Saturday, April 11, 2009

Ponzi meets Security

The treasury department announced Friday that our budget deficit increased by $192.3 billion in the month of March.

That means that after collecting all taxes (revenue) , they spent all those taxes, and put $192.3 billion on our nation's credit card.

When Bush finished his last term in office he ended his final year with a total deficit of $454.8 billion. This was a new annual record and considered catastrophic for the direction our country was headed.

Bush ran a $454.8 billion deficit for the entire year.

We just ran a $192.3 billion deficit in a single month.

The deficit right now stands at $956.8 billion for the first six months of this year. The Obama administration predicts we will finish the year at $1.75 trillion in the hole.

It is important to remember that as we progress through the year, taxes (revenue) are falling across the board and spending (expenses) is escalating fast.

There is already talk of a second stimulus program and it is being worked on as we speak.

As the banks continue on with their stress tests, it will become clear that the money needed to save them is going to be a lot larger than anyone thought. The original TARP program of $800 billion this fall is just going to be the overture. Without full nationalization of the banks, you can expect to see TARP 2 and 3 before this year is over. (Nationalization would cost even more)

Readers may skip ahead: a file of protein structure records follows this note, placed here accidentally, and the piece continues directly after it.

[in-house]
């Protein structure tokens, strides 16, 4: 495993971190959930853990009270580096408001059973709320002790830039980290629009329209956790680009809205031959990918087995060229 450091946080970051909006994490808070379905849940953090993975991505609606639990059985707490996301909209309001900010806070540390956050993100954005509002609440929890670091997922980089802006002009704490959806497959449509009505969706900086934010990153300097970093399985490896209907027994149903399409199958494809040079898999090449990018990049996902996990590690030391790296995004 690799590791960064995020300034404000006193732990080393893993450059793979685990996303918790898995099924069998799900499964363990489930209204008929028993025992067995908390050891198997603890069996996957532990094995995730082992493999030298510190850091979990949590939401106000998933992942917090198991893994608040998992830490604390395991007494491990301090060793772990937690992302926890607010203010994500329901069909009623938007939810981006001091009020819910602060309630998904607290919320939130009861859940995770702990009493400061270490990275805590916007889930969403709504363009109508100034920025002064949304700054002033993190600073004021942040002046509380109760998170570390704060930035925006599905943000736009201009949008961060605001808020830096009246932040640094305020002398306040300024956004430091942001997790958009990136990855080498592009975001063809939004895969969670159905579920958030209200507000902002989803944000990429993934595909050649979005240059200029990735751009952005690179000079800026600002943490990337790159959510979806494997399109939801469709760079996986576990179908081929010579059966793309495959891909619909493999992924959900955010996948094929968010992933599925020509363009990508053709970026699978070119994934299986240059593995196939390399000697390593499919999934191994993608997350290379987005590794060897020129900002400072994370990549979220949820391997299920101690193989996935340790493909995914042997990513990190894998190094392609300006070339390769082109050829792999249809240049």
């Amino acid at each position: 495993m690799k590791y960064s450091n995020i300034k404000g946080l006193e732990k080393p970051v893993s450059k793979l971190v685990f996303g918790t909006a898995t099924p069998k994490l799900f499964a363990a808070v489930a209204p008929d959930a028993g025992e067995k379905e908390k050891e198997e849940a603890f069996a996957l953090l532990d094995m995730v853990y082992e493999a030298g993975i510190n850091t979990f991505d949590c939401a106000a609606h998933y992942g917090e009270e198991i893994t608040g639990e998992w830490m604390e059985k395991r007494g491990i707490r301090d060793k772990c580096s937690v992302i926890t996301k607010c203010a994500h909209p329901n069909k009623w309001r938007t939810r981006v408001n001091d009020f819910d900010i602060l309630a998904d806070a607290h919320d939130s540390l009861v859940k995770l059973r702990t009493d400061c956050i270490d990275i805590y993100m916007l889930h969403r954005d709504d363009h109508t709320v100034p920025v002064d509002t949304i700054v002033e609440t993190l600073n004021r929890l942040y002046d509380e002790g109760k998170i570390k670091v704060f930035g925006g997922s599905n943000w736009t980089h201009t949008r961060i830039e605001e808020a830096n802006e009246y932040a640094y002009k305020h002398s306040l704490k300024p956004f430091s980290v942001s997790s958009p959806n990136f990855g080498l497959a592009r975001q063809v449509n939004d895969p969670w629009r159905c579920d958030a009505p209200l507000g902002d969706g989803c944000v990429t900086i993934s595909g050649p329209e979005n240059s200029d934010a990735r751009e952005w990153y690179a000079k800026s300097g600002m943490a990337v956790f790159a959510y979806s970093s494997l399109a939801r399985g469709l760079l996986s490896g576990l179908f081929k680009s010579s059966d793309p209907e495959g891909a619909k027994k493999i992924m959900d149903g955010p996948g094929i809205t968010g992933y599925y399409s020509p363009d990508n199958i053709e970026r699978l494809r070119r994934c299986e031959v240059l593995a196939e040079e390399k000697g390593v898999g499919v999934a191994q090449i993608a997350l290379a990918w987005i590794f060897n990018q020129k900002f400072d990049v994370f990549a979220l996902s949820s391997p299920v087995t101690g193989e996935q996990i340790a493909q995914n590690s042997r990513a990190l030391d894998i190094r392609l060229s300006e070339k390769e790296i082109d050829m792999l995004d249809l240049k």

Also, these deficits we are talking about do not factor in "off balance sheet" costs such as the war, social security, or medicare.

Speaking of social security, we keep hearing in the news that it may be running out of money in the near future. What does that mean?

Every month when people pay taxes they pay toward the social security fund. This means you put in money now that you will receive at some point in the future. To make it simple lets pretend that 100 people put $1 into the fund every month. The government then takes that $100 and pays out $75 to 75 people currently retired.

That means that after paying out that $75 every month, the fund should be saving $25 for the workers currently paying, right? Wrong. The government takes that $25 every month, spends it, then replaces it with an IOU. It is similar to the scene in the movie Dumb and Dumber.

This is what you call a ponzi scheme. You may be familiar with that term and its correlation with Bernie Madoff. The plan works fine as long as there is enough new money coming in to pay out the old investors.

In the year 2012 social security is going to take in less than it gives out. That means out of those 100 workers, lets say that 25 of them retire. This means that the remaining 75 put in their $75 every month, and social security now needs to pay out $100 per month. ($25 for the new people who retired, plus the old $75 that still needs to be paid)